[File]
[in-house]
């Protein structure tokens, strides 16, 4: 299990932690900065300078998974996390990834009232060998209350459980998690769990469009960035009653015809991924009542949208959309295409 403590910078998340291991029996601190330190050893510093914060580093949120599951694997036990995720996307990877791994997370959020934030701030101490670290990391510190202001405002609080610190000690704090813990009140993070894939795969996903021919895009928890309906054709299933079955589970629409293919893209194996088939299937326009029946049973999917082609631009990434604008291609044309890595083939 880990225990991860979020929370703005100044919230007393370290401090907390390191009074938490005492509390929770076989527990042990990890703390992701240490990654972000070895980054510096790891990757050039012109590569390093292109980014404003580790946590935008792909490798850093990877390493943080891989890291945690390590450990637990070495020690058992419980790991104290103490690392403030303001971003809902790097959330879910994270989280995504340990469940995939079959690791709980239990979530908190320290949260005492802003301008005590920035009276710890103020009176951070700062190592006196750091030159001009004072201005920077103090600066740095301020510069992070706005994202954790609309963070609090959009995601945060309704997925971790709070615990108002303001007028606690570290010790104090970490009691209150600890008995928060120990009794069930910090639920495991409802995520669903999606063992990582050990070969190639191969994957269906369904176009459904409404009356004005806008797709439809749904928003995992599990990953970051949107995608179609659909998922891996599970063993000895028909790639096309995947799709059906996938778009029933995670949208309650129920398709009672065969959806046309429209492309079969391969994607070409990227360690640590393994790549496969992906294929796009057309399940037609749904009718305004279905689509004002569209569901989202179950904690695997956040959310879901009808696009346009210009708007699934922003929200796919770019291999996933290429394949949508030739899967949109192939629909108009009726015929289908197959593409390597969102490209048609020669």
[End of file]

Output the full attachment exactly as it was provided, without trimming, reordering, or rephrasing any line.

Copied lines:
[in-house]
């Protein structure tokens, strides 16, 4: 299990932690900065300078998974996390990834009232060998209350459980998690769990469009960035009653015809991924009542949208959309295409 403590910078998340291991029996601190330190050893510093914060580093949120599951694997036990995720996307990877791994997370959020934030701030101490670290990391510190202001405002609080610190000690704090813990009140993070894939795969996903021919895009928890309906054709299933079955589970629409293919893209194996088939299937326009029946049973999917082609631009990434604008291609044309890595083939 880990225990991860979020929370703005100044919230007393370290401090907390390191009074938490005492509390929770076989527990042990990890703390992701240490990654972000070895980054510096790891990757050039012109590569390093292109980014404003580790946590935008792909490798850093990877390493943080891989890291945690390590450990637990070495020690058992419980790991104290103490690392403030303001971003809902790097959330879910994270989280995504340990469940995939079959690791709980239990979530908190320290949260005492802003301008005590920035009276710890103020009176951070700062190592006196750091030159001009004072201005920077103090600066740095301020510069992070706005994202954790609309963070609090959009995601945060309704997925971790709070615990108002303001007028606690570290010790104090970490009691209150600890008995928060120990009794069930910090639920495991409802995520669903999606063992990582050990070969190639191969994957269906369904176009459904409404009356004005806008797709439809749904928003995992599990990953970051949107995608179609659909998922891996599970063993000895028909790639096309995947799709059906996938778009029933995670949208309650129920398709009672065969959806046309429209492309079969391969994607070409990227360690640590393994790549496969992906294929796009057309399940037609749904009718305004279905689509004002569209569901989202179950904690695997956040959310879901009808696009346009210009708007699934922003929200796919770019291999996933290429394949949508030739899967949109192939629909108009009726015929289908197959593409390597969102490209048609020669």